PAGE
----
Best Practices For Training Your VA

Here are some best practices to training your virtual team members


Be specific.  Before hiring your virtual assistant, have a thorough understanding of what you want them to do.  The more ambiguous you are the less chance of success.  The more specific and detailed your job requirements the easier it will be to train the virtual assistant.


Train Daily  It is important to spend a lot of time with your new virtual assistant when they first start.  How much time and how long truly depends on the depth of the job role required.  For example, if you are hiring a virtual assistant to turn on and off utilities that may take two weeks at 1 hour per day for training.  However, a maintenance coordinator may take two months at 2 hours per day for training.  By spending a lot of time on the front end and training them properly will reduce mistakes, escalations, stress and refunds.


Record the training.  Train using zoom or some other video-conferencing application that allows you to record.  Record the training, have the team rewatch the video later that day, prior to the next training session.  Add the training into a video library like YouTube for future reference.  Be sure to title and tag the training appropriately so it can be searched for and found easily.


Keep the training two hours or less.  People have a hard time retaining information after two hours.  Keep the training shorter and more frequently.  If you can, train the new team member daily.


Start from the beginning each time.  It is recommended that prior to training, you build a process flow in Visio or LucidChart.  Use the process flow to train the team.  Start from the beginning each day you train.  It may take two hours on the first day.  On the second day, instead of asking the team what they learned from day one or doing a quick overview, go through day one training from the beginning.  This time it may take 40 minutes before you move on to new material.  The idea behind this method is based on a study that people have to hear something seven times before they retain it.  This allows the team member to hear the training numerous times.  They start to ask better questions after a few days of hearing the training and you will find that your process may have a few blind spots.  While you are training you may realize that you do not have a policy that is necessary, a report that is needed or a field that needs to be created.  Training this way will increase your training time but it will also increase retention and will reduce mistakes and escalations.    This method of training will also make your process more efficient.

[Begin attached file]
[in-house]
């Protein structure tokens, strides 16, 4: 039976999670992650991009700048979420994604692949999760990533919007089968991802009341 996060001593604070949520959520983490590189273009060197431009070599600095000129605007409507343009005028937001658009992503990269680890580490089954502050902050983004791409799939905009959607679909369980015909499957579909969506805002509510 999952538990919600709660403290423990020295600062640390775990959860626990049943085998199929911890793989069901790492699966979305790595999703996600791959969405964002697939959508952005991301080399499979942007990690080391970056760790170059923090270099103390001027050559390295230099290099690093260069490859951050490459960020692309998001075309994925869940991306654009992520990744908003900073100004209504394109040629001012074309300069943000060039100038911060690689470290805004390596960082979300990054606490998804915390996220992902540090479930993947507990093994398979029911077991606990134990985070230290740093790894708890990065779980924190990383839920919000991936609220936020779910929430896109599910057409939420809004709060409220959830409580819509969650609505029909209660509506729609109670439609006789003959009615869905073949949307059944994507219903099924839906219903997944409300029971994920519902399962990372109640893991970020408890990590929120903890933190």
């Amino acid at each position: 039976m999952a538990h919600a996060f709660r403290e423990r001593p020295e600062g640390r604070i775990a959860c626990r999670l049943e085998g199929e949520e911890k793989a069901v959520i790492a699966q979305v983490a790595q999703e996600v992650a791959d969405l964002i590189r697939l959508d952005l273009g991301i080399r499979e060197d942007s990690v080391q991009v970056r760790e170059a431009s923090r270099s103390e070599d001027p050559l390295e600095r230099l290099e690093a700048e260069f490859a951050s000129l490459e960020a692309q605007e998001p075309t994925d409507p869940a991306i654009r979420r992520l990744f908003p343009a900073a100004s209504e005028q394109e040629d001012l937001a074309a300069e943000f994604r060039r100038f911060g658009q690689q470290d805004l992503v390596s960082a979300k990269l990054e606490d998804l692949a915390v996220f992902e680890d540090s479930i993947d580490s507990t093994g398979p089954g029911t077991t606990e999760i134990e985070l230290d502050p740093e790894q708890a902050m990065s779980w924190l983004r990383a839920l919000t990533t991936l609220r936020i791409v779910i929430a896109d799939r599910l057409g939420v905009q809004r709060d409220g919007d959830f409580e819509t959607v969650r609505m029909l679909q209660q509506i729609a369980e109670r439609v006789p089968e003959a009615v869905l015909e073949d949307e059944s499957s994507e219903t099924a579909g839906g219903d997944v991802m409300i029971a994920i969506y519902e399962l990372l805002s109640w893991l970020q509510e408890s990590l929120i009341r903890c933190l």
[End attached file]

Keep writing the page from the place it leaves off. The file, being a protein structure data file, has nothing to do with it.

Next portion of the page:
Have them build and upkeep the manual.  Most of us do not have training manuals, videos and training systems for our new onboarded team members.  This is nice to have but is not a requirement.  As you go through your training with your virtual assistant, have them build the training systems including manuals, exams and videos.  They will learn more from documenting than they will from just reading a manual.  Because they are building their own manual, they will retain more information and know how to navigate the manual.

What's Next?  Once training is complete have the team member escalate all instances for a short time and have them inform you on what they would do.  Over time, they will escalate less and less.  After about 90 days you will see that about 10 percent of instances will get escalated and 90% will get solved by the team member.  


Meet with the team members weekly and review the weekly agenda with them.